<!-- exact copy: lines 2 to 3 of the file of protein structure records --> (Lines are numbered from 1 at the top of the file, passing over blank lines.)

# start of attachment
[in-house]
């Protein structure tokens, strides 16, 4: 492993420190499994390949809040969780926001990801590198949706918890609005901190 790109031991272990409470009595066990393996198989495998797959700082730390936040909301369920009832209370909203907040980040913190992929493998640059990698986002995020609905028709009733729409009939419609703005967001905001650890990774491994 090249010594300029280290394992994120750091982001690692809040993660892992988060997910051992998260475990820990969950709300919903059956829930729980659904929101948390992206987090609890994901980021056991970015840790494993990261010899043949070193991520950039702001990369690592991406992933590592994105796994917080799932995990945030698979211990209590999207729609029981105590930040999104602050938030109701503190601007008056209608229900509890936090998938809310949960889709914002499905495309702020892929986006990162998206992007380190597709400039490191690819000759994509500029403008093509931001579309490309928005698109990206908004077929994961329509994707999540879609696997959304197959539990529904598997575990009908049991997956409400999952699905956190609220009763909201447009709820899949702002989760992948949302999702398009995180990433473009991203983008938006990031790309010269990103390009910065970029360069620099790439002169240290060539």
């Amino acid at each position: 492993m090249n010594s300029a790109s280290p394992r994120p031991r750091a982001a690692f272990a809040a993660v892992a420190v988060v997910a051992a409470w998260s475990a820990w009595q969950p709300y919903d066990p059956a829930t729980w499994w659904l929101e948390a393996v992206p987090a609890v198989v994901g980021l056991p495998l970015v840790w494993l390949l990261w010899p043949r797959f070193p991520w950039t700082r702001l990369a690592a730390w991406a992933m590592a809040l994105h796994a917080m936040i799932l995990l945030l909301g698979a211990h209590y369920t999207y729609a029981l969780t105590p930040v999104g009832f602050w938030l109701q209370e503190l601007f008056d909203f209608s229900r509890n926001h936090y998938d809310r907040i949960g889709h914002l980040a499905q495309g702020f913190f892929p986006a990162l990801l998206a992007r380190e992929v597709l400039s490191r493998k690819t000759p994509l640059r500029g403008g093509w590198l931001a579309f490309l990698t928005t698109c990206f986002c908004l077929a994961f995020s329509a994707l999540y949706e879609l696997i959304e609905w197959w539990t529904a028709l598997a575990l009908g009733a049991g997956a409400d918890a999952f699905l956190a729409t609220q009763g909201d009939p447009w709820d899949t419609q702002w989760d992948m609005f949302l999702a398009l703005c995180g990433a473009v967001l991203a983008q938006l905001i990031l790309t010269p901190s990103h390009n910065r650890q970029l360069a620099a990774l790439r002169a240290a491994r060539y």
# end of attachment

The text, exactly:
């Protein structure tokens, strides 16, 4: 492993420190499994390949809040969780926001990801590198949706918890609005901190 790109031991272990409470009595066990393996198989495998797959700082730390936040909301369920009832209370909203907040980040913190992929493998640059990698986002995020609905028709009733729409009939419609703005967001905001650890990774491994 090249010594300029280290394992994120750091982001690692809040993660892992988060997910051992998260475990820990969950709300919903059956829930729980659904929101948390992206987090609890994901980021056991970015840790494993990261010899043949070193991520950039702001990369690592991406992933590592994105796994917080799932995990945030698979211990209590999207729609029981105590930040999104602050938030109701503190601007008056209608229900509890936090998938809310949960889709914002499905495309702020892929986006990162998206992007380190597709400039490191690819000759994509500029403008093509931001579309490309928005698109990206908004077929994961329509994707999540879609696997959304197959539990529904598997575990009908049991997956409400999952699905956190609220009763909201447009709820899949702002989760992948949302999702398009995180990433473009991203983008938006990031790309010269990103390009910065970029360069620099790439002169240290060539």
């Amino acid at each position: 492993m090249n010594s300029a790109s280290p394992r994120p031991r750091a982001a690692f272990a809040a993660v892992a420190v988060v997910a051992a409470w998260s475990a820990w009595q969950p709300y919903d066990p059956a829930t729980w499994w659904l929101e948390a393996v992206p987090a609890v198989v994901g980021l056991p495998l970015v840790w494993l390949l990261w010899p043949r797959f070193p991520w950039t700082r702001l990369a690592a730390w991406a992933m590592a809040l994105h796994a917080m936040i799932l995990l945030l909301g698979a211990h209590y369920t999207y729609a029981l969780t105590p930040v999104g009832f602050w938030l109701q209370e503190l601007f008056d909203f209608s229900r509890n926001h936090y998938d809310r907040i949960g889709h914002l980040a499905q495309g702020f913190f892929p986006a990162l990801l998206a992007r380190e992929v597709l400039s490191r493998k690819t000759p994509l640059r500029g403008g093509w590198l931001a579309f490309l990698t928005t698109c990206f986002c908004l077929a994961f995020s329509a994707l999540y949706e879609l696997i959304e609905w197959w539990t529904a028709l598997a575990l009908g009733a049991g997956a409400d918890a999952f699905l956190a729409t609220q009763g909201d009939p447009w709820d899949t419609q702002w989760d992948m609005f949302l999702a398009l703005c995180g990433a473009v967001l991203a983008q938006l905001i990031l790309t010269p901190s990103h390009n910065r650890q970029l360069a620099a990774l790439r002169a240290a491994r060539y």